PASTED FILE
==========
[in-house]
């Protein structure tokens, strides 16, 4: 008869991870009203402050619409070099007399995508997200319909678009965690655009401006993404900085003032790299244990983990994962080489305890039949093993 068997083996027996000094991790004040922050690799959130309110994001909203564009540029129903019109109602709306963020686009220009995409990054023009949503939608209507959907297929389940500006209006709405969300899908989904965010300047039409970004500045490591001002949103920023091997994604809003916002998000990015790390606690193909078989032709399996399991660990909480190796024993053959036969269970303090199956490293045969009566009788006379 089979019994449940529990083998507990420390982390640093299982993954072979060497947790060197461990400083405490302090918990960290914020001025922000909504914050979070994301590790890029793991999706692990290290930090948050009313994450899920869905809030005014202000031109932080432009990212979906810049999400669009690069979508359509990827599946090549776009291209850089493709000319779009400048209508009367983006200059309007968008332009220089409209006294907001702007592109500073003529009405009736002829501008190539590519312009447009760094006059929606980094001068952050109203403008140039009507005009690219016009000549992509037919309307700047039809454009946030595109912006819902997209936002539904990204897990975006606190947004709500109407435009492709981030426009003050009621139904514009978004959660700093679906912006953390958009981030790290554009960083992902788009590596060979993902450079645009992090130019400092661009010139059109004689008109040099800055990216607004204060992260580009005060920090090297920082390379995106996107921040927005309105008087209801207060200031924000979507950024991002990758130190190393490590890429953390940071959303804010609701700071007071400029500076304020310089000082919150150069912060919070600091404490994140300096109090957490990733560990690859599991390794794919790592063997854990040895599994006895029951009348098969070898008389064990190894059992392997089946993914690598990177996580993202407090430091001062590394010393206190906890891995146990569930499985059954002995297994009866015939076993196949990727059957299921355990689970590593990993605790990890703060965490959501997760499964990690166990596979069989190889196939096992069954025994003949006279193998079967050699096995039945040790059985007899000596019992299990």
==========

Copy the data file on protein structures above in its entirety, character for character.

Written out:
[in-house]
């Protein structure tokens, strides 16, 4: 008869991870009203402050619409070099007399995508997200319909678009965690655009401006993404900085003032790299244990983990994962080489305890039949093993 068997083996027996000094991790004040922050690799959130309110994001909203564009540029129903019109109602709306963020686009220009995409990054023009949503939608209507959907297929389940500006209006709405969300899908989904965010300047039409970004500045490591001002949103920023091997994604809003916002998000990015790390606690193909078989032709399996399991660990909480190796024993053959036969269970303090199956490293045969009566009788006379 089979019994449940529990083998507990420390982390640093299982993954072979060497947790060197461990400083405490302090918990960290914020001025922000909504914050979070994301590790890029793991999706692990290290930090948050009313994450899920869905809030005014202000031109932080432009990212979906810049999400669009690069979508359509990827599946090549776009291209850089493709000319779009400048209508009367983006200059309007968008332009220089409209006294907001702007592109500073003529009405009736002829501008190539590519312009447009760094006059929606980094001068952050109203403008140039009507005009690219016009000549992509037919309307700047039809454009946030595109912006819902997209936002539904990204897990975006606190947004709500109407435009492709981030426009003050009621139904514009978004959660700093679906912006953390958009981030790290554009960083992902788009590596060979993902450079645009992090130019400092661009010139059109004689008109040099800055990216607004204060992260580009005060920090090297920082390379995106996107921040927005309105008087209801207060200031924000979507950024991002990758130190190393490590890429953390940071959303804010609701700071007071400029500076304020310089000082919150150069912060919070600091404490994140300096109090957490990733560990690859599991390794794919790592063997854990040895599994006895029951009348098969070898008389064990190894059992392997089946993914690598990177996580993202407090430091001062590394010393206190906890891995146990569930499985059954002995297994009866015939076993196949990727059957299921355990689970590593990993605790990890703060965490959501997760499964990690166990596979069989190889196939096992069954025994003949006279193998079967050699096995039945040790059985007899000596019992299990």